Ask the Coach: Brian Maloney talks about managing a locker room

Ask the Coach: Brian Maloney talks about managing a locker room

Ask the Coach is a bi-weekly feature with Chilliwack Chiefs head coach Brian Maloney.

Ask the Coach puts Chilliwack Chiefs bench boss Brian Maloney in the spotlight, providing unfiltered answers to your questions.

Today’s query comes from Justin DePodesta, who asks, “How do you relate to today’s players and manage personalities?”

The days of, even my good friend Harvey Smyl, he came into the locker room, told you what to do and you did it.

You didn’t question it.

Kids nowadays are taught to ask questions and we give them the confidence to ask, ‘Well, why?’

I don’t think that’s a bad thing at all, to be honest with you. But as a coach, you’d better be prepared to answer when they ask why.

Usually, if you can explain it in great detail you’ll get more out of them because they understand it, they believe in it and now they want to do it.

It takes more work and time, but I think that’s what separates good coaching from the rest.

We spend a lot of time with our players. Even before I was the head coach, I personally spent countless hours and had a revolving door with players coming in.

And different personalities.

Some kids are outspoken.

Some kids are thinkers and some kids think the world is going to blow up tomorrow.

It’s about keeping it positive, letting them talk it out and being there to listen to them and help them through it.

I listen, ask questions and get to know them because every kid is different.

I have two kids and my two kids are different. My boy is really quiet and you’ve really got to dig and ask questions with him and my daughter, you sit back and let her talk and tell you things.

It’s no different with these guys.

Some guys will come in and you just sit back while they vent to you and you’ve just got to make sure you guide them, whereas there are other kids where you have to dig and make sure they’re OK.

It could be something with their game.

It could be something that’s happening away from the arena. It could be pressure coming from the school they’re going to.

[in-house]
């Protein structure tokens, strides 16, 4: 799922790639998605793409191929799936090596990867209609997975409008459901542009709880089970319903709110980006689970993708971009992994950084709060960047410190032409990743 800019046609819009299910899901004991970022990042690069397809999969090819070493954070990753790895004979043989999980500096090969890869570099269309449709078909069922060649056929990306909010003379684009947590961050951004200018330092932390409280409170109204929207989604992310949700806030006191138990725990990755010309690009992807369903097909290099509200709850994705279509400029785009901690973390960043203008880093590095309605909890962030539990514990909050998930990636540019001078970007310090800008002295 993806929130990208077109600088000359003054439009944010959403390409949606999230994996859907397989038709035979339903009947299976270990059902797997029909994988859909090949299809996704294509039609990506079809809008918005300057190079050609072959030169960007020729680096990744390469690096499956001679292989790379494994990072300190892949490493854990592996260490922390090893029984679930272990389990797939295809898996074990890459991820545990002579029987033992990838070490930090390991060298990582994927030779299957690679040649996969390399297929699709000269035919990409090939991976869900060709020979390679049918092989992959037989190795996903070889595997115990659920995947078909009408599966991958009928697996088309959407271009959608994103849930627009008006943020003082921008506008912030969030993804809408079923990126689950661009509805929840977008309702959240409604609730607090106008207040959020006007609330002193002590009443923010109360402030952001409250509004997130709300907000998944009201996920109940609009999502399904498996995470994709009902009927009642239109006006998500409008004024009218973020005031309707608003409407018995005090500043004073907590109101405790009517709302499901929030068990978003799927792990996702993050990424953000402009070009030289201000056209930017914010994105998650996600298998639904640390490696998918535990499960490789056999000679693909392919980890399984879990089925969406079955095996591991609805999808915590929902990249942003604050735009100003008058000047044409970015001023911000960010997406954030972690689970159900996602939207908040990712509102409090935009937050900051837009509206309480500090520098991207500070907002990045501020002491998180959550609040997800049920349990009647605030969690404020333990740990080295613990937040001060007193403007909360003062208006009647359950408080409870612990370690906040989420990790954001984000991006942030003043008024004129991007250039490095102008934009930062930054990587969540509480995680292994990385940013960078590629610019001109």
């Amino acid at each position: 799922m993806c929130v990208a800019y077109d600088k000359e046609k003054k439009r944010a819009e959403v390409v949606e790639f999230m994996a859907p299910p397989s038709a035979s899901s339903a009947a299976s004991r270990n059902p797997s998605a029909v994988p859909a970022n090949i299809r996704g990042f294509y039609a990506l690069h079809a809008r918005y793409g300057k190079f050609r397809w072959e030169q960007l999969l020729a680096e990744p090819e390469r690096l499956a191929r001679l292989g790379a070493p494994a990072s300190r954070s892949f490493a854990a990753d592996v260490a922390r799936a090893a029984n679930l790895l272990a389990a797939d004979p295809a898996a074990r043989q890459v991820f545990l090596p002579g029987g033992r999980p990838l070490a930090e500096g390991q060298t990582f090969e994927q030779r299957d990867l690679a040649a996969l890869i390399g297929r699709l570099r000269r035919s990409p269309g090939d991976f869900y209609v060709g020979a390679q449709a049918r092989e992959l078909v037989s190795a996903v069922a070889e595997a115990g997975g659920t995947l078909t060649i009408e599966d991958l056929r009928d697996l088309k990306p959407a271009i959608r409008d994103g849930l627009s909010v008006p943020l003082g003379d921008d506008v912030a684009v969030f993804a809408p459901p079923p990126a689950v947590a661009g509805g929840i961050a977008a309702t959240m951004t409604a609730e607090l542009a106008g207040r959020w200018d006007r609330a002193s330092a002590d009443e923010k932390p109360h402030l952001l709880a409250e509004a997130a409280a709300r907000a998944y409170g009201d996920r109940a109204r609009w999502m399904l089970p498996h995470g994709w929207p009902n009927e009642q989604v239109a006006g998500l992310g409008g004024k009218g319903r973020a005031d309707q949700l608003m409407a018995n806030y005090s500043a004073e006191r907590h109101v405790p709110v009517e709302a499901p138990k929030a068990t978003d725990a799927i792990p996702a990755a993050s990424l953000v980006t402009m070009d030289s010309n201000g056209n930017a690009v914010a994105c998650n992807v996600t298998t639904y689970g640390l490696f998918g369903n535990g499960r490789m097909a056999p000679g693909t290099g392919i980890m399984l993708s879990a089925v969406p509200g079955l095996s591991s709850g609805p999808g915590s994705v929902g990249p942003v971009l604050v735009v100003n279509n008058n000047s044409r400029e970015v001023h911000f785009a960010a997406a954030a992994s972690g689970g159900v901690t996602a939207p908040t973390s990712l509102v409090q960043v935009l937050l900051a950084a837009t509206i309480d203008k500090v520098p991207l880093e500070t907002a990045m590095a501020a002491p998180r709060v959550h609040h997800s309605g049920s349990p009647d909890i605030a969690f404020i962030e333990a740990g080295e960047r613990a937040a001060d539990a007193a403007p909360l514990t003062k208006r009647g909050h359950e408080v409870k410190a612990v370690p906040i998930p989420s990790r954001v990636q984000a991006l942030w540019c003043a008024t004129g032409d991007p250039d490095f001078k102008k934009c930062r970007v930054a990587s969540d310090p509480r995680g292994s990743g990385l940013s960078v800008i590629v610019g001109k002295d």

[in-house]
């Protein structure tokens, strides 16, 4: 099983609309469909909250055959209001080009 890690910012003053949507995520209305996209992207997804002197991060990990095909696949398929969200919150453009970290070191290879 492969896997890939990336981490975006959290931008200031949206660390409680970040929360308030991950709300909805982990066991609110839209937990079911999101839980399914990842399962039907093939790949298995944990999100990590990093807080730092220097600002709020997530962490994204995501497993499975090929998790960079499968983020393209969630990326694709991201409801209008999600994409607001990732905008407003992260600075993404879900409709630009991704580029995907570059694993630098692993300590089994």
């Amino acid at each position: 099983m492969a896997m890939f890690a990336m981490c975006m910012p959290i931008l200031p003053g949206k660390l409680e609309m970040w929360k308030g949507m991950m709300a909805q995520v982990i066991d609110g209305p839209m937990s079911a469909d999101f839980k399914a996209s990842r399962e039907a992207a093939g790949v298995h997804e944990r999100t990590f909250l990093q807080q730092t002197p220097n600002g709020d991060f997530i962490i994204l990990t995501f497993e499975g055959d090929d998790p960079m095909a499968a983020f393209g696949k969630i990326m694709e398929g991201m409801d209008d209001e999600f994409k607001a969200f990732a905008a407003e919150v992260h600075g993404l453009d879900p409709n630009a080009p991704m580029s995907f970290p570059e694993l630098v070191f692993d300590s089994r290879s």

After you talk to them and listen to them, you’d like to think they open up to you and you can figure out a solution.

When we’re trying to configure a locker room with all of these different personalities, first of all you don’t get it right all the time.

I’d personally like to think I’m a good judge of character, and (assistant coaches) Cam (Keith) and Brad (Rihela) as well are pretty outgoing guys who care about people.

It’s not just a statistical thing and let’s bring this guy in because he’s going to score 40 goals for us this year.

We talk to these kids before they ever set foot in Chilliwack and a good example is Callum Volpe.

We were possibly thinking about bringing a defenceman in, but we weren’t sure when his name popped up.

Cam gave Callum a call and he got off the phone and said, ‘This kid’s unbelievable. He is a Chilliwack Chief.’

So I got on the phone with him (Callum) for 45 minutes, and we didn’t talk much about hockey. It was a grown-up conversation where he talked about his life and the ups and downs and where he’s been in his career.

That’s how you get a connection with players. All of a sudden you have a bunch of those kids and you plop them in the dressing room and they’re instantly gelling and getting along and that’s what we’re having right now.

When we have to make a change in the locker room, it’s not fun.

I’m pretty outspoken and honest. Before Trevor Peca showed up I had some conversations with players where I said, ‘Here’s another body coming in and he’s going to make our team better.’

That’s our job as coaches but it’s not fun.

You’d like to just roll with the kids that you have, but if we have a chance to improve our program, make our team better and make some of the players who are already in that locker room better, you have to do that as a coach.